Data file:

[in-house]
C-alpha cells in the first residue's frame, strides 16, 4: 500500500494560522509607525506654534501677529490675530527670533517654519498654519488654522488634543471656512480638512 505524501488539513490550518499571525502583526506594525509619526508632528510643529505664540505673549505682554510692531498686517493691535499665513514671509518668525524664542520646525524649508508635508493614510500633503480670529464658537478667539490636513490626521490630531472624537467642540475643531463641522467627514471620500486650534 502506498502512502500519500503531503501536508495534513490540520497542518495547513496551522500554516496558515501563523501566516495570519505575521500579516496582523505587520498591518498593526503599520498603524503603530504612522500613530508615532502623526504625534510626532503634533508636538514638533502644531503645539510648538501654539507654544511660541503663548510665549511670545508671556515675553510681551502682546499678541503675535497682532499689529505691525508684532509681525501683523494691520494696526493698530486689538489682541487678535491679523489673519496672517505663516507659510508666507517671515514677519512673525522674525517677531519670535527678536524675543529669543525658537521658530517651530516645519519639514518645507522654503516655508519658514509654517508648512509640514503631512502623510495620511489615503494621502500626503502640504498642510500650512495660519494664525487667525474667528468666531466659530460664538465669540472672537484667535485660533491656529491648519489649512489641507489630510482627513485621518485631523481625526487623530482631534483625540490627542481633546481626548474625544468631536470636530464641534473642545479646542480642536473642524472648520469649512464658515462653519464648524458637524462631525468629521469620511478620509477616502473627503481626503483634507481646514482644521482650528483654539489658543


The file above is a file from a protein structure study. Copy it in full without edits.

[in-house]
C-alpha cells in the first residue's frame, strides 16, 4: 500500500494560522509607525506654534501677529490675530527670533517654519498654519488654522488634543471656512480638512 505524501488539513490550518499571525502583526506594525509619526508632528510643529505664540505673549505682554510692531498686517493691535499665513514671509518668525524664542520646525524649508508635508493614510500633503480670529464658537478667539490636513490626521490630531472624537467642540475643531463641522467627514471620500486650534 502506498502512502500519500503531503501536508495534513490540520497542518495547513496551522500554516496558515501563523501566516495570519505575521500579516496582523505587520498591518498593526503599520498603524503603530504612522500613530508615532502623526504625534510626532503634533508636538514638533502644531503645539510648538501654539507654544511660541503663548510665549511670545508671556515675553510681551502682546499678541503675535497682532499689529505691525508684532509681525501683523494691520494696526493698530486689538489682541487678535491679523489673519496672517505663516507659510508666507517671515514677519512673525522674525517677531519670535527678536524675543529669543525658537521658530517651530516645519519639514518645507522654503516655508519658514509654517508648512509640514503631512502623510495620511489615503494621502500626503502640504498642510500650512495660519494664525487667525474667528468666531466659530460664538465669540472672537484667535485660533491656529491648519489649512489641507489630510482627513485621518485631523481625526487623530482631534483625540490627542481633546481626548474625544468631536470636530464641534473642545479646542480642536473642524472648520469649512464658515462653519464648524458637524462631525468629521469620511478620509477616502473627503481626503483634507481646514482644521482650528483654539489658543